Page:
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Use of HIV pre-exposure prophylaxis (PrEP) associated with lower HIV anxiety among gay and bisexual men in Australia who are at high risk of HIV infection

Results from the Flux Study.

Keen, Phillip1; Hammoud, Mohamed A.1; Bourne, Adam2; Bavinton, Benjamin1; Holt, Martin3; Vaccher, Stefanie1; Haire, Bridget1; Saxton, Peter4; Jin, Fengyi1; Maher, Lisa1; Grulich, Andrew E.1; Prestage, Garrett1

JAIDS Journal of Acquired Immune Deficiency Syndromes: November 20, 2019 - Volume Publish Ahead of Print - Issue - p
doi: 10.1097/QAI.0000000000002232
Original Article: PDF Only
Free
PAP

Background: Many gay and bisexual men (GBM) experience HIV anxiety, particularly around condomless anal intercourse (CLAI). HIV pre-exposure prophylaxis (PrEP) is an effective HIV prevention strategy that may reduce HIV anxiety among GBM.

Methods: The Following Lives Undergoing Change (Flux) Study is a national, online, open prospective observational study of licit and illicit drug use among GBM in Australia. In 2018, participants responded to newly included items regarding anxiety about HIV transmission. Stratifying GBM as high or low risk as determined by the Australian PrEP Guidelines, we assess whether PrEP use is associated with lower levels of HIV anxiety. Multivariate logistic regression was used to compare factors associated with PrEP use among GBM at high risk (PrEP-eligible) and low risk (PrEP-ineligible) of HIV infection. Results are reported as adjusted odds ratios (aOR) and corresponding 95% confidence intervals (95%CI).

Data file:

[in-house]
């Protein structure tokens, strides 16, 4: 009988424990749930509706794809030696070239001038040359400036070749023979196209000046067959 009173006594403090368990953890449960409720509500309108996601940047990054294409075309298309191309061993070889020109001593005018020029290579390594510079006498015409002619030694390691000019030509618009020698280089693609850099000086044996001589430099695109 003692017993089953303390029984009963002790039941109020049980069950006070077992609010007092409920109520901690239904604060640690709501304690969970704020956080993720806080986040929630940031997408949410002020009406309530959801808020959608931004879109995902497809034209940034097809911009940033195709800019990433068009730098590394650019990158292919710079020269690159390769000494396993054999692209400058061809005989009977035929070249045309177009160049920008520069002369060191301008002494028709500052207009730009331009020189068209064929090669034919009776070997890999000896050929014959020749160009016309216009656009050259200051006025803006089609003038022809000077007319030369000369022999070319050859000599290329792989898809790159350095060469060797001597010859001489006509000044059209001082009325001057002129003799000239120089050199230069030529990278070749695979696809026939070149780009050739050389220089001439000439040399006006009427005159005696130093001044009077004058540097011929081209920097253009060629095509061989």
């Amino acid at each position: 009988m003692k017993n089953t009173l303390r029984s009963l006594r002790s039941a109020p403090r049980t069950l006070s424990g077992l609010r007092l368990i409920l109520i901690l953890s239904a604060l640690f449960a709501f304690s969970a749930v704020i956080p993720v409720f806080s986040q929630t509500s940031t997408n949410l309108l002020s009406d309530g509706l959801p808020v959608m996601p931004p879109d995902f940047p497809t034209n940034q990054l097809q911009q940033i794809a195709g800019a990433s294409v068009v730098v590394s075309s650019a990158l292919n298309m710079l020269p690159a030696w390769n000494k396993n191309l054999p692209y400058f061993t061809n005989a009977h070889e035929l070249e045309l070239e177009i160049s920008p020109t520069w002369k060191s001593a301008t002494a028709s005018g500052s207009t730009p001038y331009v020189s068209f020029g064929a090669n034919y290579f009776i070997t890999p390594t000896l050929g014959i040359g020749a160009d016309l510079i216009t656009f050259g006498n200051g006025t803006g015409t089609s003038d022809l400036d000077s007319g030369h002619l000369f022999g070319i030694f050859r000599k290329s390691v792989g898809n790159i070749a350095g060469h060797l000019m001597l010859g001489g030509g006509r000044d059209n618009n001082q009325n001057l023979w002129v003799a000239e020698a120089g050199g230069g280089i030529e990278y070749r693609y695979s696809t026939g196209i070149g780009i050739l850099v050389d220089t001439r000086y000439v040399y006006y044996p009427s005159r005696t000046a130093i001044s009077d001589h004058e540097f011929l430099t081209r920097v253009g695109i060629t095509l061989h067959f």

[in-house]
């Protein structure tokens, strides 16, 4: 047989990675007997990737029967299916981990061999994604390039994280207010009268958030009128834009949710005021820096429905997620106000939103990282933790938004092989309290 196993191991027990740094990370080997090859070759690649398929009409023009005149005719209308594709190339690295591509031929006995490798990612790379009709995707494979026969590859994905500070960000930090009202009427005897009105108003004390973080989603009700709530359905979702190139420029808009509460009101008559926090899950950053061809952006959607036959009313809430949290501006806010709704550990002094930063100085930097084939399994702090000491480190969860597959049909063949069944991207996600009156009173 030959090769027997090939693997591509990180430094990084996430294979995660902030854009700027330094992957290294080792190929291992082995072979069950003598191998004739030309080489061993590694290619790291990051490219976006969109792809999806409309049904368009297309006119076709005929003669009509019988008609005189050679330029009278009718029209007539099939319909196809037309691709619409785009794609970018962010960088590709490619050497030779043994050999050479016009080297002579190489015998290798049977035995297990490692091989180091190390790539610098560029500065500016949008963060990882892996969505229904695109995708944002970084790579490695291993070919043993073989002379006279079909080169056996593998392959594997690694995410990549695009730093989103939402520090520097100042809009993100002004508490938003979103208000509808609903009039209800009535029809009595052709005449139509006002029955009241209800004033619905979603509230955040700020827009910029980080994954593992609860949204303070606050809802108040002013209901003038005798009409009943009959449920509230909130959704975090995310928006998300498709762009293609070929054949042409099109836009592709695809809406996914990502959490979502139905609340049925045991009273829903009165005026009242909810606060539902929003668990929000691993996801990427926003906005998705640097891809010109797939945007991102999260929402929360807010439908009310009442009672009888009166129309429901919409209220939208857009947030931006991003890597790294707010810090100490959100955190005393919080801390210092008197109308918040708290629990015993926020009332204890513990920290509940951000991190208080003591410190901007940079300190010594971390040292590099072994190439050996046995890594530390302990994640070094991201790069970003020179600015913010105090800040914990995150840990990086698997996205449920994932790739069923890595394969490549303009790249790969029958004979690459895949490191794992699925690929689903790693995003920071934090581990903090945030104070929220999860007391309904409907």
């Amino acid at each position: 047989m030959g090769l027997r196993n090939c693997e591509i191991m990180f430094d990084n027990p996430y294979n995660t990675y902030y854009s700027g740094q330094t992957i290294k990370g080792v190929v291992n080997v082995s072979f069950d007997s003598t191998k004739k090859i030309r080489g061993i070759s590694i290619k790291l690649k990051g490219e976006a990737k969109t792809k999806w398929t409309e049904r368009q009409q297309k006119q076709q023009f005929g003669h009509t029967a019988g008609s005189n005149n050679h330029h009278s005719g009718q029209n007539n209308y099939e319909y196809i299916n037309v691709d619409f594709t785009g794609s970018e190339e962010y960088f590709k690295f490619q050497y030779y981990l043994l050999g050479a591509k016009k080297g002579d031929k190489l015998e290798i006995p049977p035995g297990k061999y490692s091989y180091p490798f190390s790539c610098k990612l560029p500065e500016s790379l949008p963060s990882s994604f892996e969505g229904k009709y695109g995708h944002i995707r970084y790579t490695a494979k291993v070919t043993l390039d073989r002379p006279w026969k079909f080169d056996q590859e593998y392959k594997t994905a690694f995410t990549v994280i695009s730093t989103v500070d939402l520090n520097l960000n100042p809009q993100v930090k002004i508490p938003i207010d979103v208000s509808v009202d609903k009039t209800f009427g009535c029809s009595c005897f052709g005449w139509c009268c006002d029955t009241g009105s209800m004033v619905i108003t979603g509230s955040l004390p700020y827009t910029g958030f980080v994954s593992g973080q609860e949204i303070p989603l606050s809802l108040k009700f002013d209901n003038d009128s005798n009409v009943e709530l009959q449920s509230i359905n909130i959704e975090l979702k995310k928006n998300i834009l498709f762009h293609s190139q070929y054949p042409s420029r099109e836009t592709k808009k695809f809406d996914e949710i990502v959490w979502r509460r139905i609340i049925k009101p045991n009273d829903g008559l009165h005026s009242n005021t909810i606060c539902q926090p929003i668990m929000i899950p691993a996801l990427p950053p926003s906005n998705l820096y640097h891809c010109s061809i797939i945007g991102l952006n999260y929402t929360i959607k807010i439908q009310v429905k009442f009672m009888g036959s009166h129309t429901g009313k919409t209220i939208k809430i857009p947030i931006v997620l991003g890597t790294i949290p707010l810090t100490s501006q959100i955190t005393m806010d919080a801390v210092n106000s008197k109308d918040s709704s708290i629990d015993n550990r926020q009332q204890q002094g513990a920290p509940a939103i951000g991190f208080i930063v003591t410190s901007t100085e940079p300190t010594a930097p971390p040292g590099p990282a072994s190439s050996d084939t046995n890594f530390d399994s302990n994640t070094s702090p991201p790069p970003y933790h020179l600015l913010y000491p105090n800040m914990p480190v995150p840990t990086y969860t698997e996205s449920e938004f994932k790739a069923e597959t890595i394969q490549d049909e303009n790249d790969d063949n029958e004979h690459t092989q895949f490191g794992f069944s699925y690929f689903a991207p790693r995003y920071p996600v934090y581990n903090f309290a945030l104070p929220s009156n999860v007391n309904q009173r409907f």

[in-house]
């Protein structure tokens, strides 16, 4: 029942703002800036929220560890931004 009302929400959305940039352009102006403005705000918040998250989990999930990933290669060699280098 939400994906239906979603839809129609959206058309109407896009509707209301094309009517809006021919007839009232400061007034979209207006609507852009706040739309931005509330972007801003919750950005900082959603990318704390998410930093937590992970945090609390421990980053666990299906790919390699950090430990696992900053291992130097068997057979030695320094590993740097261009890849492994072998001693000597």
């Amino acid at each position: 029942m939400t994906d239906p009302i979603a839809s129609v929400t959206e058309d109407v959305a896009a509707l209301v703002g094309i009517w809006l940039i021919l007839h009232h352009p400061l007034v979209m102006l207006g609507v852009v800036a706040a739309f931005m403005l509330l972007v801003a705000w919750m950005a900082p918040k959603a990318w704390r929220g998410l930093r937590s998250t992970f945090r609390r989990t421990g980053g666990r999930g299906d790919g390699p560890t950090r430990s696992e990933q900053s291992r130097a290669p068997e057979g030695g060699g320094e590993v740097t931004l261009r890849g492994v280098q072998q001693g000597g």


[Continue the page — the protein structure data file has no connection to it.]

Results: Among 1547 men, mean age was 37.1 years (SD 13.1). Men aged 25 years or younger had higher HIV anxiety scores than older men. Among PrEP-eligible men, men who use PrEP reported lower levels of HIV anxiety (aOR=0.92; 95%CI=0.87-0.99; p<0.001). No differences were observed on HIV anxiety among PrEP-ineligible men.

Conclusions: Among PrEP-eligible men, PrEP use was independently associated with lower levels of HIV anxiety. In addition to avoiding HIV infection, PrEP use may help reduce anxiety among men at risk of HIV. This feature of PrEP could be promoted as part of demand creation initiatives to increase PrEP uptake.

1The Kirby Institute, UNSW Sydney, Sydney, Australia

2Australian Research Centre in Sex, Health and Society, La Trobe University, Melbourne

3Centre for Social Research in Health, UNSW Sydney

4Department of Social and Community Health, School of Population Health, University of Auckland, New Zealand

Corresponding author: pkeen@kirby.unsw.edu.au

The authors report no conflicts of interest related to this work.

Funding statement: The Flux Study is funded by an Australian Research Council Discovery Project. In 2018, this study was partly funded by the Gilead Australia Fellowship: Research Grants Program. Gilead Australia Fellowship had no input in the data collection, analysis, interpretation, or presentation of any findings.

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